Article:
The Philippine economy has enough macroeconomic fundamentals that would support the positive outlook of Moody’s Investors Service on the country’s investments grade status, according to the Bangko Sentral ng Pilipinas (BSP).
Credit-rating agency Moody’s recently granted the country an investment grade status with a positive outlook, saying that improvements in the country’s main debt metrics and growth dynamics will lead to further upgrades.
However, it noted that the country’s rating would slip again if “macroeconomic instability leads to a substantial deterioration in fiscal/debt metrics, a rise in debt-servicing costs, and/or an erosion of the country’s external payments position.”
“The potentials for upside [rating]are greater than the risks on the downside for the Philippines economy,” BSP Governor Amando Tetangco Jr. said in an interview with the reporters over the weekend.
Tetangco said that the 7.6-percent growth of the country’s gross domestic product (GDP) in the first half of 2013, and the declining debt metrics of the government would support the Moody’s positive outlook for the Philippines.
He explained that the county’s debt metrics involves a declining debt-to-GDP ratio, public debt-to-GDP, as well as external debt-to-GDP.
The BSP governor noted that the country now has reduced foreign borrowings because it is getting a lot of foreign exchange from other sources such as portfolio investments, direct investments, business process outsourcing and remittances.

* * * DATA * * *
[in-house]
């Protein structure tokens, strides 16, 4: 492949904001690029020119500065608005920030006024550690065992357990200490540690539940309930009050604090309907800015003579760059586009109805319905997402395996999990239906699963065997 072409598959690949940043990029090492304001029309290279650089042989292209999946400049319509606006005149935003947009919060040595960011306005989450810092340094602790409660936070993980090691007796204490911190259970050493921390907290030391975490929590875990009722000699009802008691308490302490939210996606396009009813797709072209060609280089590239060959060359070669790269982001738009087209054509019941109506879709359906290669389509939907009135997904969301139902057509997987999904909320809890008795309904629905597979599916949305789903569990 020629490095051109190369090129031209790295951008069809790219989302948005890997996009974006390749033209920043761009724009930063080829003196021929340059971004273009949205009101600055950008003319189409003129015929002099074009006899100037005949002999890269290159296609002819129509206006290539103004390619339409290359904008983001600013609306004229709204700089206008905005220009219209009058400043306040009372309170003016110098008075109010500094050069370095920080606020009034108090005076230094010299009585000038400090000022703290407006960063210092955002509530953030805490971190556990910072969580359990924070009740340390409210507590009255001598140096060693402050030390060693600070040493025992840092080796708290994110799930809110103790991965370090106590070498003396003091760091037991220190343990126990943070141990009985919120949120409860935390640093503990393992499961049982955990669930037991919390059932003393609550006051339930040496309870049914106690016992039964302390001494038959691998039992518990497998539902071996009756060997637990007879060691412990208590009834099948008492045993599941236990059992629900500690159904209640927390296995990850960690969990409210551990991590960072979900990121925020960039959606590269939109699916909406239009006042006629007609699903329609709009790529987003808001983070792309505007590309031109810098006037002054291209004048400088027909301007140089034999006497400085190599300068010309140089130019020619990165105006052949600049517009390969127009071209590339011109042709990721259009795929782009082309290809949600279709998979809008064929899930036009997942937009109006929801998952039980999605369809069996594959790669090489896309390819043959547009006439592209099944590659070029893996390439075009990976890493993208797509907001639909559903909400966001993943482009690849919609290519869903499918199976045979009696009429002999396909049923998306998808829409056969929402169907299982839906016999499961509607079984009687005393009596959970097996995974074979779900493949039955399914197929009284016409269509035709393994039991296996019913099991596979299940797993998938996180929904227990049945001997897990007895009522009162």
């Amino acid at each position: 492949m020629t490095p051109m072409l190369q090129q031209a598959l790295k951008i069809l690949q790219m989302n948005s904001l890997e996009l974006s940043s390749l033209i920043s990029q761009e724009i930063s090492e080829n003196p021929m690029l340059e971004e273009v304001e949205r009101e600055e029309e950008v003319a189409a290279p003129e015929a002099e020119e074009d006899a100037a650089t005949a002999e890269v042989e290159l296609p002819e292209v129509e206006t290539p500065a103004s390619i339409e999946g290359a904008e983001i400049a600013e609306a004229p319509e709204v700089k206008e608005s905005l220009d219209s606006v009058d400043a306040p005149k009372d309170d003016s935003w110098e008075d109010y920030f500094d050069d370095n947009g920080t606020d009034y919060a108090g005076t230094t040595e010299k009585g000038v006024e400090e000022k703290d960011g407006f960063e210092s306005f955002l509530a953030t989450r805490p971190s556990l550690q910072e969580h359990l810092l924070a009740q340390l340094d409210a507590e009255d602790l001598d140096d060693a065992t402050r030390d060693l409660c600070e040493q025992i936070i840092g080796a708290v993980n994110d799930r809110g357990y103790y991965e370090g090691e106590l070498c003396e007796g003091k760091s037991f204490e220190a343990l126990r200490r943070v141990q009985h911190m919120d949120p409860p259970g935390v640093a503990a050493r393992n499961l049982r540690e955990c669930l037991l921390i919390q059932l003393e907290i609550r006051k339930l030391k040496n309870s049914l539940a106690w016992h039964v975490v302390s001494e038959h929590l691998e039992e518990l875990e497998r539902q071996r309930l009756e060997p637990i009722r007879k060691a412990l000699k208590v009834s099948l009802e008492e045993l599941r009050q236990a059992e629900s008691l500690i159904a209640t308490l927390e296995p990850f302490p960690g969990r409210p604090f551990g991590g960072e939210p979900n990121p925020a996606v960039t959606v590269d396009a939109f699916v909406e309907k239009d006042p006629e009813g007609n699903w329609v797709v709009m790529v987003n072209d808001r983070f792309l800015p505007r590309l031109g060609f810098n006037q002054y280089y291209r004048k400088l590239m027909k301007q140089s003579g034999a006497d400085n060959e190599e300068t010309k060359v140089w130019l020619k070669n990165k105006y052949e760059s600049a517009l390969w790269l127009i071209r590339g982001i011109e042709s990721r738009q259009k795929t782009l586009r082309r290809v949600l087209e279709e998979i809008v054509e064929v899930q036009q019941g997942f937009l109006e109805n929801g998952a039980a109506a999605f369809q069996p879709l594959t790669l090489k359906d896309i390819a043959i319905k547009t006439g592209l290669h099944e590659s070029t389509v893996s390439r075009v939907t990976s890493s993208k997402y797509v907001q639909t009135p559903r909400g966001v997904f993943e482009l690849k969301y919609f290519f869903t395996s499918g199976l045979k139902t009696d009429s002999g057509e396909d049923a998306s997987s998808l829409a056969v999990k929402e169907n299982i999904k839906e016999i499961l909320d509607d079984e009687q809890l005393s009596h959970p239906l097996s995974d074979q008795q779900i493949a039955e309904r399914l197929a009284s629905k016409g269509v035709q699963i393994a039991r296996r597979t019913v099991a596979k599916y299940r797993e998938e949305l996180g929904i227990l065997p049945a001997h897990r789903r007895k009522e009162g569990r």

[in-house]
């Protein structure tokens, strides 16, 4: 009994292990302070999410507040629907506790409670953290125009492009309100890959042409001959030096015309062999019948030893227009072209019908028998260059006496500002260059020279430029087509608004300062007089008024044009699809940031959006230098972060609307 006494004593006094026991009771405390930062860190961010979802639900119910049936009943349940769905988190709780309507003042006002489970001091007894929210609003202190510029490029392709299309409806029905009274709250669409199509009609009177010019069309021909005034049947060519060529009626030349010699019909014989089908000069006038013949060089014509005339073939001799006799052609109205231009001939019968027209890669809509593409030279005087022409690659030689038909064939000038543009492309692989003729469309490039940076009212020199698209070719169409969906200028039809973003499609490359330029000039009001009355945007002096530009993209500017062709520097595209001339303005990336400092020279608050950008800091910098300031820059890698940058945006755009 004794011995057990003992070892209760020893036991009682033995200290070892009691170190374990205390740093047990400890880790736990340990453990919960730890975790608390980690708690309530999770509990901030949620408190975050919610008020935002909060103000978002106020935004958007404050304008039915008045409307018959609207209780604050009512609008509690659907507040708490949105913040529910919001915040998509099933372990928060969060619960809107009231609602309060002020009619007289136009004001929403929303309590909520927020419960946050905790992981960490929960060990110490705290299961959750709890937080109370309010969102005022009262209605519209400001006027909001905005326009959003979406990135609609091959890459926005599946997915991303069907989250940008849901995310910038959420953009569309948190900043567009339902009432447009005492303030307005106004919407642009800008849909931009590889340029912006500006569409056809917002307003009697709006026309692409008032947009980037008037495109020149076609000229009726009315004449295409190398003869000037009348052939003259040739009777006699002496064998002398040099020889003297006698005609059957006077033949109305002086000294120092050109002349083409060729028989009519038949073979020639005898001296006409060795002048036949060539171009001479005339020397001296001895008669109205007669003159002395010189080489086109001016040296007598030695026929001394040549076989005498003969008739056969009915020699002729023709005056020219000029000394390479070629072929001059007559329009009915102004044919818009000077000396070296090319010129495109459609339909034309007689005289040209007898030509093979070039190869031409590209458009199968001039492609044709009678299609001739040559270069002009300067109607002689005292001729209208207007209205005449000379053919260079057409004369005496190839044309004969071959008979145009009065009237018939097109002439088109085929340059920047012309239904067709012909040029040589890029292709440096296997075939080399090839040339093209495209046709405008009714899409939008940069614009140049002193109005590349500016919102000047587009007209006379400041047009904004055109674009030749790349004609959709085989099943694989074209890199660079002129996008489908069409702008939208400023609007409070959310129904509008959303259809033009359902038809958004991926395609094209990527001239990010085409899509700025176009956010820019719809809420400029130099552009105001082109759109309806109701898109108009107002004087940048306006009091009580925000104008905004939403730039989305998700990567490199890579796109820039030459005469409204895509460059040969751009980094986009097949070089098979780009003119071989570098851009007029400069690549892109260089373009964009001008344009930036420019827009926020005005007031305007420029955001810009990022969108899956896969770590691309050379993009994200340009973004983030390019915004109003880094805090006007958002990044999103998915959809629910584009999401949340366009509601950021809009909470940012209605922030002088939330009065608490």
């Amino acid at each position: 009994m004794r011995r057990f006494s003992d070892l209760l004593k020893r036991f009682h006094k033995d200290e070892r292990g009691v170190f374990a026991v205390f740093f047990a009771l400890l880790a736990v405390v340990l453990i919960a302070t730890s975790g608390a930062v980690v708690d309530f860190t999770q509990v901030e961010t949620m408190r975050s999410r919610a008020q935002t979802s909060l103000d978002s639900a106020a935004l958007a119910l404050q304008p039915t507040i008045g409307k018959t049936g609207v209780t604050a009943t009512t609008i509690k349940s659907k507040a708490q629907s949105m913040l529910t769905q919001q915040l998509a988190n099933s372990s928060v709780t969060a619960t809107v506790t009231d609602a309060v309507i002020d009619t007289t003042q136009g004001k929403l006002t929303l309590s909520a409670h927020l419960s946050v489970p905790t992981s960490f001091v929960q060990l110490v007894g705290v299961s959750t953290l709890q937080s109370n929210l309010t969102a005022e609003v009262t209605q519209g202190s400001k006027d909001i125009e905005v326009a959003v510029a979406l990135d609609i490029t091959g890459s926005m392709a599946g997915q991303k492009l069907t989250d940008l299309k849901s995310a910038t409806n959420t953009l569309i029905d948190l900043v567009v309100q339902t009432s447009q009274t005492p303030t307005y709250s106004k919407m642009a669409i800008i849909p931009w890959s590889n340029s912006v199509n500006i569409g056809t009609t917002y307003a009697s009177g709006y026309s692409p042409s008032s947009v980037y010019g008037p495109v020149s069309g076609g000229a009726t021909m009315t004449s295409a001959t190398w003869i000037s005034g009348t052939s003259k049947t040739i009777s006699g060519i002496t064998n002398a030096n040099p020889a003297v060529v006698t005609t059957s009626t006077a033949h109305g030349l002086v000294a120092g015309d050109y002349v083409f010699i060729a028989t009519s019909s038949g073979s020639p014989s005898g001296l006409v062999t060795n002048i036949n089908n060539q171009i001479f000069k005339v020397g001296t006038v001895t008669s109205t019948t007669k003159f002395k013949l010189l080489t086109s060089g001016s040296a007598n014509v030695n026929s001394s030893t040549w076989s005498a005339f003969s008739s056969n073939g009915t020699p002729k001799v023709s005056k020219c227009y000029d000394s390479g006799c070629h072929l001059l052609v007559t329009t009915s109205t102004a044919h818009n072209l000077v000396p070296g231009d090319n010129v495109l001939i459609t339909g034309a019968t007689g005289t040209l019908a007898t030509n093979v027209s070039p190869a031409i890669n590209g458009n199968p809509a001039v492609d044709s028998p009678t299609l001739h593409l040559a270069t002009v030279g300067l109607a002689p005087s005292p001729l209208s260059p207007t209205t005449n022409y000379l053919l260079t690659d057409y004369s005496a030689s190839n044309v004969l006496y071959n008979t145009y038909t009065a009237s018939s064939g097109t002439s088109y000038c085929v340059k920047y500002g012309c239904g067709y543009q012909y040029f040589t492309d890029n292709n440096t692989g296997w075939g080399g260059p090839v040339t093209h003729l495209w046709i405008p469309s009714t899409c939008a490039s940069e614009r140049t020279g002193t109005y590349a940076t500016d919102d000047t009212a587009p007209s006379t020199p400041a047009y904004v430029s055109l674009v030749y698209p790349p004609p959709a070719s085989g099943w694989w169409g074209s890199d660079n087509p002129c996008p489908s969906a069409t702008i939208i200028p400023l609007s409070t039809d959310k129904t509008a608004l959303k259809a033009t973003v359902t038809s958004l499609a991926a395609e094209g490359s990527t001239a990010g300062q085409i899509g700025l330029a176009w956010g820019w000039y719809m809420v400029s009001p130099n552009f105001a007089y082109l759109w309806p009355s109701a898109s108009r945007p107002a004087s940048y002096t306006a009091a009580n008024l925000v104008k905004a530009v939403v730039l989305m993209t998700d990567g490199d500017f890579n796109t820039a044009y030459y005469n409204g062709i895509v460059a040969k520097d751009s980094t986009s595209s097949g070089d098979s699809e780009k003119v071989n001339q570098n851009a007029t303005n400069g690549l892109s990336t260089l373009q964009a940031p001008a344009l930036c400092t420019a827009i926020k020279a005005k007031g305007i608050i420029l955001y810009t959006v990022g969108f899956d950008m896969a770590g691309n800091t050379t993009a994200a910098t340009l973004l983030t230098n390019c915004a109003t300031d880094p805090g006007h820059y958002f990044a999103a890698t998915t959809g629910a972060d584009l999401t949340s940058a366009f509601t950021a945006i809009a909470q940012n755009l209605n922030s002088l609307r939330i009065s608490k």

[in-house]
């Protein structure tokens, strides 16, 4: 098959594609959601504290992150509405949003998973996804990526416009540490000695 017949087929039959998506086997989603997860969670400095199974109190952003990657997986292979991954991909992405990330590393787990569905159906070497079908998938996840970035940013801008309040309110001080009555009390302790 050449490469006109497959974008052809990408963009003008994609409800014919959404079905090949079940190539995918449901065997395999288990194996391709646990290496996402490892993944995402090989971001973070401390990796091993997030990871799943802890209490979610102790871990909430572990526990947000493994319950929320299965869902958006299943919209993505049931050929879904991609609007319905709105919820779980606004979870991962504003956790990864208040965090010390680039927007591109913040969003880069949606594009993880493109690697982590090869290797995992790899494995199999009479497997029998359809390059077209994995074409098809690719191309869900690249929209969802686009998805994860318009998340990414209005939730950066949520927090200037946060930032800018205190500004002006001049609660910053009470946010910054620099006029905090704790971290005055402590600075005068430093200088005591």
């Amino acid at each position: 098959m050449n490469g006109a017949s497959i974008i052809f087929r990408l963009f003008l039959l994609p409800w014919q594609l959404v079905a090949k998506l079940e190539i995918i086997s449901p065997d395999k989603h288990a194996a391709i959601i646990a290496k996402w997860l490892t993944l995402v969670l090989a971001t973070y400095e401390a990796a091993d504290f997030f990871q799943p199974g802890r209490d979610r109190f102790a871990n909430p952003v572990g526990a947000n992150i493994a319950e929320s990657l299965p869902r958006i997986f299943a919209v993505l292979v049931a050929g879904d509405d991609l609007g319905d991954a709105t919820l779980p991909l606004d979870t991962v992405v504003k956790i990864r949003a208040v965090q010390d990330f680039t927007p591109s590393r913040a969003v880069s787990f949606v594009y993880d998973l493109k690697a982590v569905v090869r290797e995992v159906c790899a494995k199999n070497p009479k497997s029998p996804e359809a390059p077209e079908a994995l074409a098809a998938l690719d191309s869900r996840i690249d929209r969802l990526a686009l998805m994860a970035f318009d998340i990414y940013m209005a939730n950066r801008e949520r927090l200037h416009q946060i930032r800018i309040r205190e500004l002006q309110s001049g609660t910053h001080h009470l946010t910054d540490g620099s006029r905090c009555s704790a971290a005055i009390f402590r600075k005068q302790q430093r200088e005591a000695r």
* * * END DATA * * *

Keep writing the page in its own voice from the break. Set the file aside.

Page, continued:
“So without having to borrow, we are witnessing a positive balance in various external accounts. So we are getting more foreign exchange receipts than we are spending,” he said.
Furthermore, Tetangco mentioned that what is significant about the investment grade rating action of Moody’s to the country is that its outlook was also positive, which means that there could be a possible upgrade within the next 12 to 24 months.
“Another significant factor we have to take is on the context that the Philippines has been one of the very few countries that have been upgraded in this period of global financial volatility,” he said.
With this development, the BSP governor said that the financial markets reacted further which resulted in the appreciation of the Philippine peso and the improvement of the stock market.
The local currency on Friday closed at P43.05 to a dollar from P43.08 to a dollar the previous day, while the Philippine Stock Exchange index closed the trading week 0.04 percent higher, or 2.83 points to 6,390.48, while the broader all-shares barometer went up 0.31 percent, or 12.04 points to 3,854.36.
“Prior to the announcement, there is already an effect because of the expectation of an upgrade. But when the upgrade was announced there was further reaction. What happened is that peso appreciated and the stock market went up,” he said.